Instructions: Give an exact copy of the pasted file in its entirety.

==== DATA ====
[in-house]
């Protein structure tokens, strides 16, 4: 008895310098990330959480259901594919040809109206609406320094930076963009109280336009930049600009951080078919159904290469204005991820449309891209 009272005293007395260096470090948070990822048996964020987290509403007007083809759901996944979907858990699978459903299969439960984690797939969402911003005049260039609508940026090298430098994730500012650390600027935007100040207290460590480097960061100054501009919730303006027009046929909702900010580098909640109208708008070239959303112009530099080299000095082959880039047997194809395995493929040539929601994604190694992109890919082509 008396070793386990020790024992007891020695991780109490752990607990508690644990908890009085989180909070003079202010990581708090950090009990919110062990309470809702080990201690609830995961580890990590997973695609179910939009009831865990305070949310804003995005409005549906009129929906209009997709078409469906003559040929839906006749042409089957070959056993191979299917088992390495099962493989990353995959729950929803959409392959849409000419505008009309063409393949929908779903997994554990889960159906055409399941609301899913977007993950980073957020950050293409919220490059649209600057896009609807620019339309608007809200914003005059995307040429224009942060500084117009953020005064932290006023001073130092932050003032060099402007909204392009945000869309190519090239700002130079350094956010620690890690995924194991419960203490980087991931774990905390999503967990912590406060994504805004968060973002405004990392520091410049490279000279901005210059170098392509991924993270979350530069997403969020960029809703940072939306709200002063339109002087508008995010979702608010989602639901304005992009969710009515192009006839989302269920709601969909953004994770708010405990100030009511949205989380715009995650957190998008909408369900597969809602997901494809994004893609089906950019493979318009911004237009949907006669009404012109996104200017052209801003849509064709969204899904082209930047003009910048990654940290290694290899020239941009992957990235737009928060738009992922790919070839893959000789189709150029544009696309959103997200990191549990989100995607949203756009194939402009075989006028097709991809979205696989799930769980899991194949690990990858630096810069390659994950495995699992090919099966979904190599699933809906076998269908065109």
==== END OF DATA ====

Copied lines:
[in-house]
């Protein structure tokens, strides 16, 4: 008895310098990330959480259901594919040809109206609406320094930076963009109280336009930049600009951080078919159904290469204005991820449309891209 009272005293007395260096470090948070990822048996964020987290509403007007083809759901996944979907858990699978459903299969439960984690797939969402911003005049260039609508940026090298430098994730500012650390600027935007100040207290460590480097960061100054501009919730303006027009046929909702900010580098909640109208708008070239959303112009530099080299000095082959880039047997194809395995493929040539929601994604190694992109890919082509 008396070793386990020790024992007891020695991780109490752990607990508690644990908890009085989180909070003079202010990581708090950090009990919110062990309470809702080990201690609830995961580890990590997973695609179910939009009831865990305070949310804003995005409005549906009129929906209009997709078409469906003559040929839906006749042409089957070959056993191979299917088992390495099962493989990353995959729950929803959409392959849409000419505008009309063409393949929908779903997994554990889960159906055409399941609301899913977007993950980073957020950050293409919220490059649209600057896009609807620019339309608007809200914003005059995307040429224009942060500084117009953020005064932290006023001073130092932050003032060099402007909204392009945000869309190519090239700002130079350094956010620690890690995924194991419960203490980087991931774990905390999503967990912590406060994504805004968060973002405004990392520091410049490279000279901005210059170098392509991924993270979350530069997403969020960029809703940072939306709200002063339109002087508008995010979702608010989602639901304005992009969710009515192009006839989302269920709601969909953004994770708010405990100030009511949205989380715009995650957190998008909408369900597969809602997901494809994004893609089906950019493979318009911004237009949907006669009404012109996104200017052209801003849509064709969204899904082209930047003009910048990654940290290694290899020239941009992957990235737009928060738009992922790919070839893959000789189709150029544009696309959103997200990191549990989100995607949203756009194939402009075989006028097709991809979205696989799930769980899991194949690990990858630096810069390659994950495995699992090919099966979904190599699933809906076998269908065109």